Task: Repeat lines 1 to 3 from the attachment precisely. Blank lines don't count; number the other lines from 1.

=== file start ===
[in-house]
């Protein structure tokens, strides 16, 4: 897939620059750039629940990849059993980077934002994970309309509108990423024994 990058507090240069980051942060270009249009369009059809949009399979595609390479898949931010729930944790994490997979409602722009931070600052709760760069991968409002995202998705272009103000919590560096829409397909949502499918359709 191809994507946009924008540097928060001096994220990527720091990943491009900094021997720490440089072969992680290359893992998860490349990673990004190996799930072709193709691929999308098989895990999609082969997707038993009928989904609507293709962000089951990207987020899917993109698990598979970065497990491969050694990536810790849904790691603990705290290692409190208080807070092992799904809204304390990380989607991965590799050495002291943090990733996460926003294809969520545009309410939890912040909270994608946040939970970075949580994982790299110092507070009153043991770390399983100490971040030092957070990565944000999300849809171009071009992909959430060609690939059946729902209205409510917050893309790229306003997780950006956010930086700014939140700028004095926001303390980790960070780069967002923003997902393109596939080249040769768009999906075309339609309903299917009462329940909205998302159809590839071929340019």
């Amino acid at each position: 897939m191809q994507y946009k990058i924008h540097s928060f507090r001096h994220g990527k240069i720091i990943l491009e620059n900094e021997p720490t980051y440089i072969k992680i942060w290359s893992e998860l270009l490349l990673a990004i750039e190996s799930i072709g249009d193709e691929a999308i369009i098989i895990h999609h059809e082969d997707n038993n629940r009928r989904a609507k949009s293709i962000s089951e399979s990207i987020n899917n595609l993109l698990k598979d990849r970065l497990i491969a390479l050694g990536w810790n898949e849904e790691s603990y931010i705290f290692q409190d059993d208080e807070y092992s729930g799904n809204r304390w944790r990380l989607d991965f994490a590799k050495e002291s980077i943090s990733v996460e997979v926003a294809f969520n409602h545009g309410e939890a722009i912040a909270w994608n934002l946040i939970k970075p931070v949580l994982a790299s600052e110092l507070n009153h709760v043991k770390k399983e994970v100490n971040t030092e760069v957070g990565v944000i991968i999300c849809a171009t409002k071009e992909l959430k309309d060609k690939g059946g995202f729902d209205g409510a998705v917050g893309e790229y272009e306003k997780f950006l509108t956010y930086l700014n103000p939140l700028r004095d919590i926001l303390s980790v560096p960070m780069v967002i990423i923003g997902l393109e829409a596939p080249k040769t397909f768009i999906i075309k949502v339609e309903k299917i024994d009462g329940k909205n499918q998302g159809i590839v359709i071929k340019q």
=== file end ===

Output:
[in-house]
């Protein structure tokens, strides 16, 4: 897939620059750039629940990849059993980077934002994970309309509108990423024994 990058507090240069980051942060270009249009369009059809949009399979595609390479898949931010729930944790994490997979409602722009931070600052709760760069991968409002995202998705272009103000919590560096829409397909949502499918359709 191809994507946009924008540097928060001096994220990527720091990943491009900094021997720490440089072969992680290359893992998860490349990673990004190996799930072709193709691929999308098989895990999609082969997707038993009928989904609507293709962000089951990207987020899917993109698990598979970065497990491969050694990536810790849904790691603990705290290692409190208080807070092992799904809204304390990380989607991965590799050495002291943090990733996460926003294809969520545009309410939890912040909270994608946040939970970075949580994982790299110092507070009153043991770390399983100490971040030092957070990565944000999300849809171009071009992909959430060609690939059946729902209205409510917050893309790229306003997780950006956010930086700014939140700028004095926001303390980790960070780069967002923003997902393109596939080249040769768009999906075309339609309903299917009462329940909205998302159809590839071929340019």
């Amino acid at each position: 897939m191809q994507y946009k990058i924008h540097s928060f507090r001096h994220g990527k240069i720091i990943l491009e620059n900094e021997p720490t980051y440089i072969k992680i942060w290359s893992e998860l270009l490349l990673a990004i750039e190996s799930i072709g249009d193709e691929a999308i369009i098989i895990h999609h059809e082969d997707n038993n629940r009928r989904a609507k949009s293709i962000s089951e399979s990207i987020n899917n595609l993109l698990k598979d990849r970065l497990i491969a390479l050694g990536w810790n898949e849904e790691s603990y931010i705290f290692q409190d059993d208080e807070y092992s729930g799904n809204r304390w944790r990380l989607d991965f994490a590799k050495e002291s980077i943090s990733v996460e997979v926003a294809f969520n409602h545009g309410e939890a722009i912040a909270w994608n934002l946040i939970k970075p931070v949580l994982a790299s600052e110092l507070n009153h709760v043991k770390k399983e994970v100490n971040t030092e760069v957070g990565v944000i991968i999300c849809a171009t409002k071009e992909l959430k309309d060609k690939g059946g995202f729902d209205g409510a998705v917050g893309e790229y272009e306003k997780f950006l509108t956010y930086l700014n103000p939140l700028r004095d919590i926001l303390s980790v560096p960070m780069v967002i990423i923003g997902l393109e829409a596939p080249k040769t397909f768009i999906i075309k949502v339609e309903k299917i024994d009462g329940k909205n499918q998302g159809i590839v359709i071929k340019q």